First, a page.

Technical memoranda, manuals, and guidance documents have developed by the UIC program since its inception. The documents and technical resources are used to inform decision-making, clarify issues and questions, and guide UIC program implementation consistent with the requirements of the Safe Drinking Water Act and the federal UIC regulations.
An underground source of drinking water (USDW) is an aquiferaquiferAn aquifer is a geological formation or group of formations or part of a formation that is capable of yielding a significant amount of water to a drinking water well or spring. or a part of an aquifer that is currently used as a drinking water source. A USDW may also be ground water needed as a drinking water source in the future. A USDW is defined in the Code of Federal Regulations (40 CFR 144.3) as:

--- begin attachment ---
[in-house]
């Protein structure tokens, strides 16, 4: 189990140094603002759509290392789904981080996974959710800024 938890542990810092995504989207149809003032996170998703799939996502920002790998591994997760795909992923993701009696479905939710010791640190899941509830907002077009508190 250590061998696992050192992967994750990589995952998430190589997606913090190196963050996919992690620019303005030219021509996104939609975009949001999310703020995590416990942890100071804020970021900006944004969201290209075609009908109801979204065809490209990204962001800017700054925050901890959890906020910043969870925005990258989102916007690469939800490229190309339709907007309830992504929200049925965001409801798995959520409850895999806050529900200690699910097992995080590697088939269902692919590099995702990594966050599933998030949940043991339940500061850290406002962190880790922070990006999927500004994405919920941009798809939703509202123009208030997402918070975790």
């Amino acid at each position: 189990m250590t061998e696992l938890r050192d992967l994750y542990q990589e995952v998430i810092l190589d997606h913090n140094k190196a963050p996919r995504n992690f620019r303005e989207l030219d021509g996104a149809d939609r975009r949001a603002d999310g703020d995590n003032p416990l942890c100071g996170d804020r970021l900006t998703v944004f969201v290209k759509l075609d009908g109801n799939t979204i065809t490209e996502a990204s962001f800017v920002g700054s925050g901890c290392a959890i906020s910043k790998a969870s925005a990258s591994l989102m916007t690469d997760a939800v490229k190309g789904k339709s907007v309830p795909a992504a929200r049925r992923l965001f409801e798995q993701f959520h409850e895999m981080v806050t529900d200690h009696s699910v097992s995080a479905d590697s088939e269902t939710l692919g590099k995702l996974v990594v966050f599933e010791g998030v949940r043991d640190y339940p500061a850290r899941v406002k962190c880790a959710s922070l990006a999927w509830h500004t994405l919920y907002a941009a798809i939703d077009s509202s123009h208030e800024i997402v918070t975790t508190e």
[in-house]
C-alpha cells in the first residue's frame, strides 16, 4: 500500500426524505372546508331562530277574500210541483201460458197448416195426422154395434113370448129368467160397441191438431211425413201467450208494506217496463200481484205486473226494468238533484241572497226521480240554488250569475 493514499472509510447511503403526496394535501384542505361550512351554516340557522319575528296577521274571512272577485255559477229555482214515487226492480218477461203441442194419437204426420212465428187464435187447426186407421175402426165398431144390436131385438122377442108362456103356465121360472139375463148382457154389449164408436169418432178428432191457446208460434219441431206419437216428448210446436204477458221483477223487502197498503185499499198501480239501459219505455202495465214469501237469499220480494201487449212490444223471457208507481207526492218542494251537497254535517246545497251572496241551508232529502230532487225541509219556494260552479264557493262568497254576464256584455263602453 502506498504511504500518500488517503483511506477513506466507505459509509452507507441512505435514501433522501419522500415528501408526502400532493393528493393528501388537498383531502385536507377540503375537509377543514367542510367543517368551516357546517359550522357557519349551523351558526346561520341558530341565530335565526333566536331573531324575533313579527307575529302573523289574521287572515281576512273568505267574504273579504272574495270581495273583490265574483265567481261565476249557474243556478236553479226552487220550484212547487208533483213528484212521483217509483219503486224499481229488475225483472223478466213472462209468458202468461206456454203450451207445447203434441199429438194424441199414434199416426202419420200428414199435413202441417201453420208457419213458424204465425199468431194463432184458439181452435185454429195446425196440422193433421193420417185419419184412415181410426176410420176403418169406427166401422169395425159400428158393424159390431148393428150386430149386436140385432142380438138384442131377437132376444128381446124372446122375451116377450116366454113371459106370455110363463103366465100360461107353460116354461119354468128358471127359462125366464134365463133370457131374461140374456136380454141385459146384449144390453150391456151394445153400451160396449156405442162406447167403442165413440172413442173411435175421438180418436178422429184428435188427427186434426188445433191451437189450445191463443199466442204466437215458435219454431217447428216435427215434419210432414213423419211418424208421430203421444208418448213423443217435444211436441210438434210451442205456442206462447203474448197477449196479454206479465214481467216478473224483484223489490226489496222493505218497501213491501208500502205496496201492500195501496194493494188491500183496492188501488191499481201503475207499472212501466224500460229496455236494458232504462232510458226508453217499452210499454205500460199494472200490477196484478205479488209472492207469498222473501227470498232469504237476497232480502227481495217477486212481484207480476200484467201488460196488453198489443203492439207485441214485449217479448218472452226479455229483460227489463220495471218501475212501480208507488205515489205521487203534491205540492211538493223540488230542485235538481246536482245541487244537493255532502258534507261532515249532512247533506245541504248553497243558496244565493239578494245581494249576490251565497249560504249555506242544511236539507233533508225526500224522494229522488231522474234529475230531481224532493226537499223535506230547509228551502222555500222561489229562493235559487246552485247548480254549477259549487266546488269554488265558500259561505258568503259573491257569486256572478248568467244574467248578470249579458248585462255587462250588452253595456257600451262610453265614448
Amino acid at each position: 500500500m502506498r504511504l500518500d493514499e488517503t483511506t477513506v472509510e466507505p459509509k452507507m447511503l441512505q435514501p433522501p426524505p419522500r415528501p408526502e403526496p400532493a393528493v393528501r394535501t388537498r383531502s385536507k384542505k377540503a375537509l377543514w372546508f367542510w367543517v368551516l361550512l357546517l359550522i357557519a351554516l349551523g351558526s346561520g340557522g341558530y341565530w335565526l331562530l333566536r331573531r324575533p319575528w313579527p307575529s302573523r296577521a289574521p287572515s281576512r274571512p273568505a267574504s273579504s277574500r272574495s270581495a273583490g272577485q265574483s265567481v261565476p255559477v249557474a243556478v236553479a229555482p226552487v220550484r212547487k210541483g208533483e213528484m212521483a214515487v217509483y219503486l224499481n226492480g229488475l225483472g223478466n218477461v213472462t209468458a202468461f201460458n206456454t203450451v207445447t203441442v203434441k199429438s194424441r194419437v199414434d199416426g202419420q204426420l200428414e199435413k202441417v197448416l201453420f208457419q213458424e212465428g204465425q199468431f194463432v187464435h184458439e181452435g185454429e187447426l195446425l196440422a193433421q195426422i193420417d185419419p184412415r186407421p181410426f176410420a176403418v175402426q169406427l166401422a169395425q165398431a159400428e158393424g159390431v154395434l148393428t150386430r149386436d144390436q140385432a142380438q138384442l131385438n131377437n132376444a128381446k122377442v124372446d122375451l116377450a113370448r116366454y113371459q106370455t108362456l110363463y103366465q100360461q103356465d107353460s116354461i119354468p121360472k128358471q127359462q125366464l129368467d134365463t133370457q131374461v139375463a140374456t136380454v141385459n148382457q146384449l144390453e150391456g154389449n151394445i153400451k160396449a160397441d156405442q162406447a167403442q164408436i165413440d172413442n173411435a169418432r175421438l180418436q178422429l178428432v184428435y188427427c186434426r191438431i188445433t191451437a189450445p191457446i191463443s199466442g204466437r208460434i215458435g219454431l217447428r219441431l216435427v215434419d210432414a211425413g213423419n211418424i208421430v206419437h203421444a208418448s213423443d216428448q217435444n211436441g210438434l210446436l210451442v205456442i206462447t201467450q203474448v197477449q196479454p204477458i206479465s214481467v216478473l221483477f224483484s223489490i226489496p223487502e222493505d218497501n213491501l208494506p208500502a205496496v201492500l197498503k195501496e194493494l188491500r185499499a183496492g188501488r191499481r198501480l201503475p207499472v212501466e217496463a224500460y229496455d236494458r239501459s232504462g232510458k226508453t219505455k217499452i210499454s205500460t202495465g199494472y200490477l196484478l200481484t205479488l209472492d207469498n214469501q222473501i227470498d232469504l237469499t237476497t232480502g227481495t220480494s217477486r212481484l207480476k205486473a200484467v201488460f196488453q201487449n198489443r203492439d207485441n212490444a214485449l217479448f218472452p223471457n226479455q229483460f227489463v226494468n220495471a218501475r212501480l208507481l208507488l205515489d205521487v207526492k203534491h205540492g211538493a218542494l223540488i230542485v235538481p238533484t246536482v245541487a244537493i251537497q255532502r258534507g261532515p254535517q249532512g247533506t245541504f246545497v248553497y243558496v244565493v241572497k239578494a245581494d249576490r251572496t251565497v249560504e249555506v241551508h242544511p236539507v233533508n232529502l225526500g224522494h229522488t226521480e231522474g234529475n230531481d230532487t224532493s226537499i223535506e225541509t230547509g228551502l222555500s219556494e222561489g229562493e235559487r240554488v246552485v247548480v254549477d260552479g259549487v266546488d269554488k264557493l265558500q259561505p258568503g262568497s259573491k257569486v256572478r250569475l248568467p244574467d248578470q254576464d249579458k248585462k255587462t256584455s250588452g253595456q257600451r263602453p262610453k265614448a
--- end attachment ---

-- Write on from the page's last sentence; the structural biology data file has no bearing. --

an aquifer or its portion: (a)(1) Which supplies any public water system; or (2) Which contains a sufficient quantity of ground water to supply a public water system; and (i) Currently supplies drinking water for human consumption; or (ii) Contains fewer than 10,000 mg/l total dissolved solids; and (b) Which is not an exempted aquifer.
The UIC program implements this protective mandate through the UIC regulations.
The UIC program protects USDWs from endangermentendangermentThe construction, operation, maintenance, conversion, plugging, or abandonment of an injection well, or the performance of other injection activities, by an owner or operator in a manner that allows the movement of fluid containing any contaminant into a USDW, if the presence of that contaminant may cause a violation of any primary drinking water regulations or may adversely affect the health of persons. by setting minimum requirements for injection wells. All injection must be authorized under either: